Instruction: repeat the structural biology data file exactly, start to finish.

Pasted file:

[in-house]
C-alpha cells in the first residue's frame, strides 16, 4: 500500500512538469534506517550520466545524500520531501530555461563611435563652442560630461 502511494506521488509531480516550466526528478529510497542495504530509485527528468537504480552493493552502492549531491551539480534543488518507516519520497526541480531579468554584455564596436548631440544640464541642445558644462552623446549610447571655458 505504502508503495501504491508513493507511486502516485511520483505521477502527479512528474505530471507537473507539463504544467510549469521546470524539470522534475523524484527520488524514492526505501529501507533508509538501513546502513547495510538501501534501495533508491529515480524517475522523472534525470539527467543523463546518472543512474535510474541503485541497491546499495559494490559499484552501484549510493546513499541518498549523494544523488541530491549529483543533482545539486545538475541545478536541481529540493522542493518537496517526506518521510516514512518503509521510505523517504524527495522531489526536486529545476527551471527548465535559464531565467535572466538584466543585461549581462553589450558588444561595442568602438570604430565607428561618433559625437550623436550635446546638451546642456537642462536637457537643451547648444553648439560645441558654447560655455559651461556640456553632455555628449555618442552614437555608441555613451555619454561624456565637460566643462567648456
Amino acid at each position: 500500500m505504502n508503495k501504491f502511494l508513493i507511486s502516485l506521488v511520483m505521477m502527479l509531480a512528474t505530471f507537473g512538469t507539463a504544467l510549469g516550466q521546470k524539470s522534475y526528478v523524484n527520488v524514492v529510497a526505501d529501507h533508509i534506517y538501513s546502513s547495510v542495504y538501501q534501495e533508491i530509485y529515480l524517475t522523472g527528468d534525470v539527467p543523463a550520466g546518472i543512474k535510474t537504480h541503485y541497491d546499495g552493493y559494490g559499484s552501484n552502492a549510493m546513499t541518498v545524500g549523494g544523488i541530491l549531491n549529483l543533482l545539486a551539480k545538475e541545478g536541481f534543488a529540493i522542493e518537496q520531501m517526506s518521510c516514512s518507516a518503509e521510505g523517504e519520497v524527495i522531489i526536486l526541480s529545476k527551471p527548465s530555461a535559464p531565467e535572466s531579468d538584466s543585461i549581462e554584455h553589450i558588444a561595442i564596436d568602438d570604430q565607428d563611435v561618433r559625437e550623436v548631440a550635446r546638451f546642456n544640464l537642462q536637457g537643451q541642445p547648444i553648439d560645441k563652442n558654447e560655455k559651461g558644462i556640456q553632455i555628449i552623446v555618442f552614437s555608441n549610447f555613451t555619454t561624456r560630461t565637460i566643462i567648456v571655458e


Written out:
[in-house]
C-alpha cells in the first residue's frame, strides 16, 4: 500500500512538469534506517550520466545524500520531501530555461563611435563652442560630461 502511494506521488509531480516550466526528478529510497542495504530509485527528468537504480552493493552502492549531491551539480534543488518507516519520497526541480531579468554584455564596436548631440544640464541642445558644462552623446549610447571655458 505504502508503495501504491508513493507511486502516485511520483505521477502527479512528474505530471507537473507539463504544467510549469521546470524539470522534475523524484527520488524514492526505501529501507533508509538501513546502513547495510538501501534501495533508491529515480524517475522523472534525470539527467543523463546518472543512474535510474541503485541497491546499495559494490559499484552501484549510493546513499541518498549523494544523488541530491549529483543533482545539486545538475541545478536541481529540493522542493518537496517526506518521510516514512518503509521510505523517504524527495522531489526536486529545476527551471527548465535559464531565467535572466538584466543585461549581462553589450558588444561595442568602438570604430565607428561618433559625437550623436550635446546638451546642456537642462536637457537643451547648444553648439560645441558654447560655455559651461556640456553632455555628449555618442552614437555608441555613451555619454561624456565637460566643462567648456
Amino acid at each position: 500500500m505504502n508503495k501504491f502511494l508513493i507511486s502516485l506521488v511520483m505521477m502527479l509531480a512528474t505530471f507537473g512538469t507539463a504544467l510549469g516550466q521546470k524539470s522534475y526528478v523524484n527520488v524514492v529510497a526505501d529501507h533508509i534506517y538501513s546502513s547495510v542495504y538501501q534501495e533508491i530509485y529515480l524517475t522523472g527528468d534525470v539527467p543523463a550520466g546518472i543512474k535510474t537504480h541503485y541497491d546499495g552493493y559494490g559499484s552501484n552502492a549510493m546513499t541518498v545524500g549523494g544523488i541530491l549531491n549529483l543533482l545539486a551539480k545538475e541545478g536541481f534543488a529540493i522542493e518537496q520531501m517526506s518521510c516514512s518507516a518503509e521510505g523517504e519520497v524527495i522531489i526536486l526541480s529545476k527551471p527548465s530555461a535559464p531565467e535572466s531579468d538584466s543585461i549581462e554584455h553589450i558588444a561595442i564596436d568602438d570604430q565607428d563611435v561618433r559625437e550623436v548631440a550635446r546638451f546642456n544640464l537642462q536637457g537643451q541642445p547648444i553648439d560645441k563652442n558654447e560655455k559651461g558644462i556640456q553632455i555628449i552623446v555618442f552614437s555608441n549610447f555613451t555619454t561624456r560630461t565637460i566643462i567648456v571655458e